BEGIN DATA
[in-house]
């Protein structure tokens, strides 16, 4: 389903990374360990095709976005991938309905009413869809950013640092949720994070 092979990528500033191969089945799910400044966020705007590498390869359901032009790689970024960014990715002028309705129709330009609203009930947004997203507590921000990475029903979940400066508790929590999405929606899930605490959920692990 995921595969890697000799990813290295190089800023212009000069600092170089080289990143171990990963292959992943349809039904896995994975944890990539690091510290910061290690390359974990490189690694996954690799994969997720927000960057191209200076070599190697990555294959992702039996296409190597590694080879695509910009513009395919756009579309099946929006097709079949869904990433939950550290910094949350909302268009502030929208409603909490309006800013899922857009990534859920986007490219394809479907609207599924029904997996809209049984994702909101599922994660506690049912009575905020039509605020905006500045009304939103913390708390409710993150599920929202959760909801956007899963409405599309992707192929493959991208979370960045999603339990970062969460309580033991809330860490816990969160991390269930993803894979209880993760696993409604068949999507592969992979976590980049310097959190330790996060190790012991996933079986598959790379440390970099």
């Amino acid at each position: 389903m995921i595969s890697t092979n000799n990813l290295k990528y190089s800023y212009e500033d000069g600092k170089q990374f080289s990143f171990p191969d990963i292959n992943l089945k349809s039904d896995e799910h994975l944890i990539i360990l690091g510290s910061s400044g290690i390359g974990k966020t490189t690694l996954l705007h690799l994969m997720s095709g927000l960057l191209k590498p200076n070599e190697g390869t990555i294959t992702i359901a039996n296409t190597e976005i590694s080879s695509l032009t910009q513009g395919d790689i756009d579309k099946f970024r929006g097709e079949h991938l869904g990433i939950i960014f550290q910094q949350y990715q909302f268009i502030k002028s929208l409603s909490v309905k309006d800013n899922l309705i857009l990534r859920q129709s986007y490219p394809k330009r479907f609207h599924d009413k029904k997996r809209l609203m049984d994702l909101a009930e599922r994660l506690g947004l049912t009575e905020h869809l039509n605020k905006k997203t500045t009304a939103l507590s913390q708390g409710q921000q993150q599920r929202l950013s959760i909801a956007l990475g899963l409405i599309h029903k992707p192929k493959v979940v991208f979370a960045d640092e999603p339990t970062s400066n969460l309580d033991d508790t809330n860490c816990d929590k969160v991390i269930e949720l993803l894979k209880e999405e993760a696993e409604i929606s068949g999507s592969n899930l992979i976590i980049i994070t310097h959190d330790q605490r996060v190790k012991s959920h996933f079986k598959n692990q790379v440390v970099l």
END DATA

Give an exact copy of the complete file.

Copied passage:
[in-house]
């Protein structure tokens, strides 16, 4: 389903990374360990095709976005991938309905009413869809950013640092949720994070 092979990528500033191969089945799910400044966020705007590498390869359901032009790689970024960014990715002028309705129709330009609203009930947004997203507590921000990475029903979940400066508790929590999405929606899930605490959920692990 995921595969890697000799990813290295190089800023212009000069600092170089080289990143171990990963292959992943349809039904896995994975944890990539690091510290910061290690390359974990490189690694996954690799994969997720927000960057191209200076070599190697990555294959992702039996296409190597590694080879695509910009513009395919756009579309099946929006097709079949869904990433939950550290910094949350909302268009502030929208409603909490309006800013899922857009990534859920986007490219394809479907609207599924029904997996809209049984994702909101599922994660506690049912009575905020039509605020905006500045009304939103913390708390409710993150599920929202959760909801956007899963409405599309992707192929493959991208979370960045999603339990970062969460309580033991809330860490816990969160991390269930993803894979209880993760696993409604068949999507592969992979976590980049310097959190330790996060190790012991996933079986598959790379440390970099």
């Amino acid at each position: 389903m995921i595969s890697t092979n000799n990813l290295k990528y190089s800023y212009e500033d000069g600092k170089q990374f080289s990143f171990p191969d990963i292959n992943l089945k349809s039904d896995e799910h994975l944890i990539i360990l690091g510290s910061s400044g290690i390359g974990k966020t490189t690694l996954l705007h690799l994969m997720s095709g927000l960057l191209k590498p200076n070599e190697g390869t990555i294959t992702i359901a039996n296409t190597e976005i590694s080879s695509l032009t910009q513009g395919d790689i756009d579309k099946f970024r929006g097709e079949h991938l869904g990433i939950i960014f550290q910094q949350y990715q909302f268009i502030k002028s929208l409603s909490v309905k309006d800013n899922l309705i857009l990534r859920q129709s986007y490219p394809k330009r479907f609207h599924d009413k029904k997996r809209l609203m049984d994702l909101a009930e599922r994660l506690g947004l049912t009575e905020h869809l039509n605020k905006k997203t500045t009304a939103l507590s913390q708390g409710q921000q993150q599920r929202l950013s959760i909801a956007l990475g899963l409405i599309h029903k992707p192929k493959v979940v991208f979370a960045d640092e999603p339990t970062s400066n969460l309580d033991d508790t809330n860490c816990d929590k969160v991390i269930e949720l993803l894979k209880e999405e993760a696993e409604i929606s068949g999507s592969n899930l992979i976590i980049i994070t310097h959190d330790q605490r996060v190790k012991s959920h996933f079986k598959n692990q790379v440390v970099l």